“It was an invitation from the Supreme Court,” he said, “to engage [on the issue of] the proper role of federalism.” Lesson: “States need to stop just defending our sovereignty and start challenging [in areas] where our sovereignty has been encroached by the federal government.”

Olens, meanwhile, who joined Abbott’s aforementioned fight (and victory) against the Cross-State Pollution rule, quoted a great line from the decision written by Judge Brett Kavanaugh castigating the feds because “EPA’s approach punishes the states for failing to meet a standard that EPA has not yet announced and that states did not know.”

The best line at the Heritage event came from Zoeller, who worked for years in Washington before returning to Indiana: “I never trusted the federal government when I worked for it – and now that I’m attorney general, I’m paid not to trust it.”

Moderating the event was former U.S. Attorney Ed Meese, who noted that oftentimes a victory for one state in such a case ends up protecting the interests of citizens of other states as well.

“This is service to the entire nation,” Meese said. Indeed it is.

Question of the Week   
Voters in how many states will be asked in the November 2014 mid-term elections to accept or reject state-wide ballot measures to legalize the recreational use of marijuana?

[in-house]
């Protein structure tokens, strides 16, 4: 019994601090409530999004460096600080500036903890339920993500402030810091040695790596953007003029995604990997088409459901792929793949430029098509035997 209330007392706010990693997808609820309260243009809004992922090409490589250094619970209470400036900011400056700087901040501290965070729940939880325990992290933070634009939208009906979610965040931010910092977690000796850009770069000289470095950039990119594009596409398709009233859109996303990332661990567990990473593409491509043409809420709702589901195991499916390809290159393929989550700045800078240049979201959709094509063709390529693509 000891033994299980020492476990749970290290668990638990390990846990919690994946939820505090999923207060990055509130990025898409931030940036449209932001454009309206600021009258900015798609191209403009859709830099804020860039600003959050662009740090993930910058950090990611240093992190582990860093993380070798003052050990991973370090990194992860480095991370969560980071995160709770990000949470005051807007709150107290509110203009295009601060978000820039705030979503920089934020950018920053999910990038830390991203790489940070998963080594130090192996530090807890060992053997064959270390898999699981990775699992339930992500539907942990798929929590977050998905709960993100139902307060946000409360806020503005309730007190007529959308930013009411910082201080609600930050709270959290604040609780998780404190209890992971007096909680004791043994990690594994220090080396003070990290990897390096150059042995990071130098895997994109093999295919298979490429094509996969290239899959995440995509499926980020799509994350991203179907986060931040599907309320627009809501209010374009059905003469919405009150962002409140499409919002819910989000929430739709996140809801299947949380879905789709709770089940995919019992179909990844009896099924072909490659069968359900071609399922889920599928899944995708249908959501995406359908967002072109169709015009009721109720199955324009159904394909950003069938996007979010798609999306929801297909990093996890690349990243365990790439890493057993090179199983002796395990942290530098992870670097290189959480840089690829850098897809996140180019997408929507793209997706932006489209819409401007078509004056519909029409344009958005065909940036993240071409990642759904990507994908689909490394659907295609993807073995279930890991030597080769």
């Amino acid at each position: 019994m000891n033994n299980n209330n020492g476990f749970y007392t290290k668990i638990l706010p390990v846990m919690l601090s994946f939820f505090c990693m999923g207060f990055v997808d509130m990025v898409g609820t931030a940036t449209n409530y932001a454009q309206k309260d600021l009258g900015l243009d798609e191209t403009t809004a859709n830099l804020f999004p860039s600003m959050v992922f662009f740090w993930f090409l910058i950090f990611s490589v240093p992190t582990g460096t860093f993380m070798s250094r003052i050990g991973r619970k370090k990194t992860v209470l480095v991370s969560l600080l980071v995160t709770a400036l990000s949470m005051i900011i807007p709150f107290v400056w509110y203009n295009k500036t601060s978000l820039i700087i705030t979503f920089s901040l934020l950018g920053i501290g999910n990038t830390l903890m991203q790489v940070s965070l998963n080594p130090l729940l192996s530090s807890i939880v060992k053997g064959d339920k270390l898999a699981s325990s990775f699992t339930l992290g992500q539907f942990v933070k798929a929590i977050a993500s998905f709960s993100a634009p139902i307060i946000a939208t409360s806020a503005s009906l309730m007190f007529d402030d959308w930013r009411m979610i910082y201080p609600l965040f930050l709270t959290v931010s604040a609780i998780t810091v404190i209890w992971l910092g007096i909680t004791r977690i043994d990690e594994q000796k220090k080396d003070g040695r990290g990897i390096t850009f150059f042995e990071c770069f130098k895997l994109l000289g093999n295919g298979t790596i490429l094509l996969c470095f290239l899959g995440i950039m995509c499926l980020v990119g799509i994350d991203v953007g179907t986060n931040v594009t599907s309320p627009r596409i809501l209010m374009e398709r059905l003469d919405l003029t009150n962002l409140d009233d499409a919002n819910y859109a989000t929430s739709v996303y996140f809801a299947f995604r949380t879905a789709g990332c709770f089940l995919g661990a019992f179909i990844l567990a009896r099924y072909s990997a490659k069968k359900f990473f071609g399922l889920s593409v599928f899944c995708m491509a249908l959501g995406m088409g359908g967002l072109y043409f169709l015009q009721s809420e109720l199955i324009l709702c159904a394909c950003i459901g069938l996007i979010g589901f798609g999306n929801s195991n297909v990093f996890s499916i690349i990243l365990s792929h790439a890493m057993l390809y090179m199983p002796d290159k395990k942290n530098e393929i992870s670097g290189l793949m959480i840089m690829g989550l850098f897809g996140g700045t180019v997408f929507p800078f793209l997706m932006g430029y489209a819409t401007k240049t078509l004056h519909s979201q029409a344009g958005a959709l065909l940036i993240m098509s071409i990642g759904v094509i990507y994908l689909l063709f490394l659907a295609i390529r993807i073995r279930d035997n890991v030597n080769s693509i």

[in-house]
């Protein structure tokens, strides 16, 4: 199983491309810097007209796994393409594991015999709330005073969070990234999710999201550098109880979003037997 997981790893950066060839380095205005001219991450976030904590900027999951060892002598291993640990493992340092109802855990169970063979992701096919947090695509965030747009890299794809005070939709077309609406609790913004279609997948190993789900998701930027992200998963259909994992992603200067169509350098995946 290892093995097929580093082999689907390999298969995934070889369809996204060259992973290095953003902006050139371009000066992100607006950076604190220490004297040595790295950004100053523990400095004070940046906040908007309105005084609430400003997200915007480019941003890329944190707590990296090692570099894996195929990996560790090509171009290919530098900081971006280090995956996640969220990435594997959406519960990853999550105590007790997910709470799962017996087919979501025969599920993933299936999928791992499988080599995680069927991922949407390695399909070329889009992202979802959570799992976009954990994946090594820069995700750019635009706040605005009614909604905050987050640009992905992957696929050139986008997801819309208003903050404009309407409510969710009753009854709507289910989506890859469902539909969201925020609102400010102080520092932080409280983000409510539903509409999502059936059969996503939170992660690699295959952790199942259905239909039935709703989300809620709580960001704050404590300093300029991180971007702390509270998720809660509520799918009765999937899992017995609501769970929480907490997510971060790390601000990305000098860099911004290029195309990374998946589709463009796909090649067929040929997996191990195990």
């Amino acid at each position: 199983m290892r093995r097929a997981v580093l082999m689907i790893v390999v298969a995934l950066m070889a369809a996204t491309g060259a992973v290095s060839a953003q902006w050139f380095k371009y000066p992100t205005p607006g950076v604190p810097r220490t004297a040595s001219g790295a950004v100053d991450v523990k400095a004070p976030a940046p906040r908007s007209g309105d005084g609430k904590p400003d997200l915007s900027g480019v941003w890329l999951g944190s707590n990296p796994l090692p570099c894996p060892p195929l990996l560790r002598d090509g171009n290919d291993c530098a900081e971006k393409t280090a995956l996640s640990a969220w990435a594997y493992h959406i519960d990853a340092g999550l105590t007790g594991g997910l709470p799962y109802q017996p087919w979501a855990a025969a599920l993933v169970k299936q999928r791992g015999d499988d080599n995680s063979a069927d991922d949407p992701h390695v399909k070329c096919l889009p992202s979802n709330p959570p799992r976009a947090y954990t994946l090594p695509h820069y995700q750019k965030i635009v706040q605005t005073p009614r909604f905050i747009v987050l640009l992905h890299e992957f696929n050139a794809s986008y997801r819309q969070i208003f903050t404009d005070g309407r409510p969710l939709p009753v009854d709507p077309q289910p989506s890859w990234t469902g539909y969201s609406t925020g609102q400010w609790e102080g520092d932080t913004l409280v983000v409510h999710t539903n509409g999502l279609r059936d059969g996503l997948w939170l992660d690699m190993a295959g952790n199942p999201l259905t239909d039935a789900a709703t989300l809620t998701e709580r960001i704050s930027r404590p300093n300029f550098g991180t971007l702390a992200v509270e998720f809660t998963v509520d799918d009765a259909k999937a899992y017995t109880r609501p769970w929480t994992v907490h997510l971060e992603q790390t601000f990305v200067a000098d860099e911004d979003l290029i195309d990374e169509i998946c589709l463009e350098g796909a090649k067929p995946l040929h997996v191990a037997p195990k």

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Quote of the Day   
 
"In an effort to keep the public calm, the CDC pretended to know more about Ebola than it actually does.First, the CDC insisted that Ebola is very difficult to transmit from person to person. But, that is clearly not true. This particular Ebola strain appears to be more infectious than others. ...Second, the CDC insisted that Ebola is not airborne. That is probably mostly true, but it may not be entirely…[more]
 
 
—Alex Berezow, RealClearScience Founding Editor and USA TODAY's Board of Contributors Member
— Alex Berezow, RealClearScience Founding Editor and USA TODAY's Board of Contributors Member
 
Liberty Poll   

Thinking only about voting procedures and requirements in your state, how much confidence do you have that voter fraud will be kept to a minimum in the 2014 midterm elections?